Send to:

Choose Destination
See comment in PubMed Commons below
J Exp Psychol Hum Percept Perform. 2013 Oct;39(5):1421-32. doi: 10.1037/a0031353. Epub 2013 Jan 21.

Off to a bad start: uncertainty about the number of targets at the onset of multiple object tracking.

Author information

  • 1Department of Psychological and Brain Sciences, Johns Hopkins University.


Visual tracking abilities are limited to only a few objects at a time. When do errors arise? We hypothesized that some errors arise prior to tracking; specifically, during the first moments of a trial because of an inability to correctly perceive the number of targets in a display. To test this hypothesis, we modified a basic multiple object tracking (MOT) task in two ways: (1) we distilled the first moments of MOT into a static working memory task, requiring participants to remember and then identify targets among nontargets in displays without motion; (2) we unconstrained the number of responses a participant could make, asking them to terminate each trial when they felt that they had made an adequate number of responses. In Experiment 1, participants made the wrong number of responses in a considerable number of trials, and they tendered the wrong number of responses more frequently with larger loads. Comparisons across different delay durations demonstrated that these results were not caused by temporal decay. Follow-up experiments produced similar results when participants stated the cardinal number of targets perceived in a static trial (Experiment 2), and when they reported whether or not a test display included the same number of targets as a memory display (Experiment 3). Finally, with a typical tracking duration, participants also produced the wrong number of responses frequently (Experiment 4). Thus, some of the difficulty associated with MOT originates from uncertainty about the number of targets at the start of an episode.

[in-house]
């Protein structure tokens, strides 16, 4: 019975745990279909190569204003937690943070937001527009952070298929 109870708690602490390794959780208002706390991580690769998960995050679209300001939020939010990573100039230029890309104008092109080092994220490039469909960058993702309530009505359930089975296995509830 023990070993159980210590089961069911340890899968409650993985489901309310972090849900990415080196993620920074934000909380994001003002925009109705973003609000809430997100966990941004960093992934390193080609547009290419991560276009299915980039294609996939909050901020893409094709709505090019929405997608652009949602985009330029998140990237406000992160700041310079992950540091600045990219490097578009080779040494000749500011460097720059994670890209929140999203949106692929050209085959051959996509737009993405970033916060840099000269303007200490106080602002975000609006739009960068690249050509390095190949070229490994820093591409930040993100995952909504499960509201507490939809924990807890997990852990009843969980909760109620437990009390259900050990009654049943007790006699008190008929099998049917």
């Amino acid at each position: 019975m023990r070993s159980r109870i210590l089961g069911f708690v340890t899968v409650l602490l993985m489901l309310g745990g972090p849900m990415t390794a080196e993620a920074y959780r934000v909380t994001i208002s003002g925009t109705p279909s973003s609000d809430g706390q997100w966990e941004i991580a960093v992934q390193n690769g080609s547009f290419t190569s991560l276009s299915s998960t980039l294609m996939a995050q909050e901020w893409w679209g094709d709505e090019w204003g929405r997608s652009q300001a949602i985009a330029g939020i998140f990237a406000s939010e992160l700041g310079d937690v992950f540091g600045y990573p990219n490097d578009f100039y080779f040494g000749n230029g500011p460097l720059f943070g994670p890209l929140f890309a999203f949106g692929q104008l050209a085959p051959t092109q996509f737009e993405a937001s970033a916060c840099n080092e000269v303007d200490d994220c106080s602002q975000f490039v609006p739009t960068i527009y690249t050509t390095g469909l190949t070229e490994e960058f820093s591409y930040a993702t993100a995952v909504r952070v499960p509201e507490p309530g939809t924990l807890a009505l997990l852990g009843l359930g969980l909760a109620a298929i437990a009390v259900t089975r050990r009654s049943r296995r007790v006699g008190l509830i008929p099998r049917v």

PsycINFO Database Record (c) 2013 APA, all rights reserved.

[PubMed - indexed for MEDLINE]
PubMed Commons home

PubMed Commons

How to join PubMed Commons

    Supplemental Content

    Full text links

    Icon for American Psychological Association
    Loading ...
    Write to the Help Desk